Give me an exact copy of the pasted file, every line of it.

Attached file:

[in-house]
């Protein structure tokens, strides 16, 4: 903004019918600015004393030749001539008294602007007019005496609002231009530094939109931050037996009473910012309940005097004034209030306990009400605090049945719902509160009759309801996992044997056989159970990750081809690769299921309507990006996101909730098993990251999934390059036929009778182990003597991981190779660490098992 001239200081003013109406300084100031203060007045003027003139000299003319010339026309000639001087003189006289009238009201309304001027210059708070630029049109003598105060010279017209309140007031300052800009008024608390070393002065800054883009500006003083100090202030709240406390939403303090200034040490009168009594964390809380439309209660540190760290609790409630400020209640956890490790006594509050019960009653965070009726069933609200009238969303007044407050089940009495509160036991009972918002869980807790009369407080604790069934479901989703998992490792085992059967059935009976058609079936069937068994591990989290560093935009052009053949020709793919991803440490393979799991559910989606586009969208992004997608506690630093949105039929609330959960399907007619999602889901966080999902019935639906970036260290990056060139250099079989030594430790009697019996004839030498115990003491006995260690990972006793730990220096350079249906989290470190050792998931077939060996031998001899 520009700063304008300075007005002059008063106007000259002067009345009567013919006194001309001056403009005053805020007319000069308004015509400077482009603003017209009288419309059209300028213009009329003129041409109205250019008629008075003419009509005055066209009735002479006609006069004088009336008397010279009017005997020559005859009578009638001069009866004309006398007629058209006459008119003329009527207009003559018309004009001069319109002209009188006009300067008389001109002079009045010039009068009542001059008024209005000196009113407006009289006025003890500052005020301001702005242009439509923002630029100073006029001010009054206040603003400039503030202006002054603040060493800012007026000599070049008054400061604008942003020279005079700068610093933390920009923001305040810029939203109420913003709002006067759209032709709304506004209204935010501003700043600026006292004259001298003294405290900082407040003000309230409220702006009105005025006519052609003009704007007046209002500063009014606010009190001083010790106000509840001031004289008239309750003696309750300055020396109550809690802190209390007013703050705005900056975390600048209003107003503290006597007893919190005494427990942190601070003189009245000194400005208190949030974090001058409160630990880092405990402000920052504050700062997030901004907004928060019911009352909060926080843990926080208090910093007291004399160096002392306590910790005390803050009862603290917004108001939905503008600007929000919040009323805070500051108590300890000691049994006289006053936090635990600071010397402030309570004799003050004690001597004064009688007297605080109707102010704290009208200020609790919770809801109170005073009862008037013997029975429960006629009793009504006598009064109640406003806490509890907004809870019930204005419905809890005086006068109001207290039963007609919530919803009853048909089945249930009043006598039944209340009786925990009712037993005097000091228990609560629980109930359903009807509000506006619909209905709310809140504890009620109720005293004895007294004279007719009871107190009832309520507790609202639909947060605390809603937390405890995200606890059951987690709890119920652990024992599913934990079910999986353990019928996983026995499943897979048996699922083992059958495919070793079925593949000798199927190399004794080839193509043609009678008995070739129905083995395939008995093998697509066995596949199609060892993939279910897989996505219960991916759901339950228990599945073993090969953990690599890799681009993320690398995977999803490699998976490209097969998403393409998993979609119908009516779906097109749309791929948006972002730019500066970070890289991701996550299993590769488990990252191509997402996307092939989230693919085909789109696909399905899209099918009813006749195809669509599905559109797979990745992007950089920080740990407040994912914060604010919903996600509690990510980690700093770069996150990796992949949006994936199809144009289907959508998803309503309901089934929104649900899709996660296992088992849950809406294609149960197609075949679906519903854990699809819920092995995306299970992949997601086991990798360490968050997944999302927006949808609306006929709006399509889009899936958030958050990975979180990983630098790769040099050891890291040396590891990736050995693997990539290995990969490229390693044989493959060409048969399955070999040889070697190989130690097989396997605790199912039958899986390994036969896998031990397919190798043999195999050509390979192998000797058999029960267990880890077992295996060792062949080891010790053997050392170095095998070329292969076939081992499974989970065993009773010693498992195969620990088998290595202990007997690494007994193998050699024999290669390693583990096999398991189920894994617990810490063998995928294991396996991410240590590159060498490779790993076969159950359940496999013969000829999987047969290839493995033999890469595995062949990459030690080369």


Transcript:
[in-house]
């Protein structure tokens, strides 16, 4: 903004019918600015004393030749001539008294602007007019005496609002231009530094939109931050037996009473910012309940005097004034209030306990009400605090049945719902509160009759309801996992044997056989159970990750081809690769299921309507990006996101909730098993990251999934390059036929009778182990003597991981190779660490098992 001239200081003013109406300084100031203060007045003027003139000299003319010339026309000639001087003189006289009238009201309304001027210059708070630029049109003598105060010279017209309140007031300052800009008024608390070393002065800054883009500006003083100090202030709240406390939403303090200034040490009168009594964390809380439309209660540190760290609790409630400020209640956890490790006594509050019960009653965070009726069933609200009238969303007044407050089940009495509160036991009972918002869980807790009369407080604790069934479901989703998992490792085992059967059935009976058609079936069937068994591990989290560093935009052009053949020709793919991803440490393979799991559910989606586009969208992004997608506690630093949105039929609330959960399907007619999602889901966080999902019935639906970036260290990056060139250099079989030594430790009697019996004839030498115990003491006995260690990972006793730990220096350079249906989290470190050792998931077939060996031998001899 520009700063304008300075007005002059008063106007000259002067009345009567013919006194001309001056403009005053805020007319000069308004015509400077482009603003017209009288419309059209300028213009009329003129041409109205250019008629008075003419009509005055066209009735002479006609006069004088009336008397010279009017005997020559005859009578009638001069009866004309006398007629058209006459008119003329009527207009003559018309004009001069319109002209009188006009300067008389001109002079009045010039009068009542001059008024209005000196009113407006009289006025003890500052005020301001702005242009439509923002630029100073006029001010009054206040603003400039503030202006002054603040060493800012007026000599070049008054400061604008942003020279005079700068610093933390920009923001305040810029939203109420913003709002006067759209032709709304506004209204935010501003700043600026006292004259001298003294405290900082407040003000309230409220702006009105005025006519052609003009704007007046209002500063009014606010009190001083010790106000509840001031004289008239309750003696309750300055020396109550809690802190209390007013703050705005900056975390600048209003107003503290006597007893919190005494427990942190601070003189009245000194400005208190949030974090001058409160630990880092405990402000920052504050700062997030901004907004928060019911009352909060926080843990926080208090910093007291004399160096002392306590910790005390803050009862603290917004108001939905503008600007929000919040009323805070500051108590300890000691049994006289006053936090635990600071010397402030309570004799003050004690001597004064009688007297605080109707102010704290009208200020609790919770809801109170005073009862008037013997029975429960006629009793009504006598009064109640406003806490509890907004809870019930204005419905809890005086006068109001207290039963007609919530919803009853048909089945249930009043006598039944209340009786925990009712037993005097000091228990609560629980109930359903009807509000506006619909209905709310809140504890009620109720005293004895007294004279007719009871107190009832309520507790609202639909947060605390809603937390405890995200606890059951987690709890119920652990024992599913934990079910999986353990019928996983026995499943897979048996699922083992059958495919070793079925593949000798199927190399004794080839193509043609009678008995070739129905083995395939008995093998697509066995596949199609060892993939279910897989996505219960991916759901339950228990599945073993090969953990690599890799681009993320690398995977999803490699998976490209097969998403393409998993979609119908009516779906097109749309791929948006972002730019500066970070890289991701996550299993590769488990990252191509997402996307092939989230693919085909789109696909399905899209099918009813006749195809669509599905559109797979990745992007950089920080740990407040994912914060604010919903996600509690990510980690700093770069996150990796992949949006994936199809144009289907959508998803309503309901089934929104649900899709996660296992088992849950809406294609149960197609075949679906519903854990699809819920092995995306299970992949997601086991990798360490968050997944999302927006949808609306006929709006399509889009899936958030958050990975979180990983630098790769040099050891890291040396590891990736050995693997990539290995990969490229390693044989493959060409048969399955070999040889070697190989130690097989396997605790199912039958899986390994036969896998031990397919190798043999195999050509390979192998000797058999029960267990880890077992295996060792062949080891010790053997050392170095095998070329292969076939081992499974989970065993009773010693498992195969620990088998290595202990007997690494007994193998050699024999290669390693583990096999398991189920894994617990810490063998995928294991396996991410240590590159060498490779790993076969159950359940496999013969000829999987047969290839493995033999890469595995062949990459030690080369």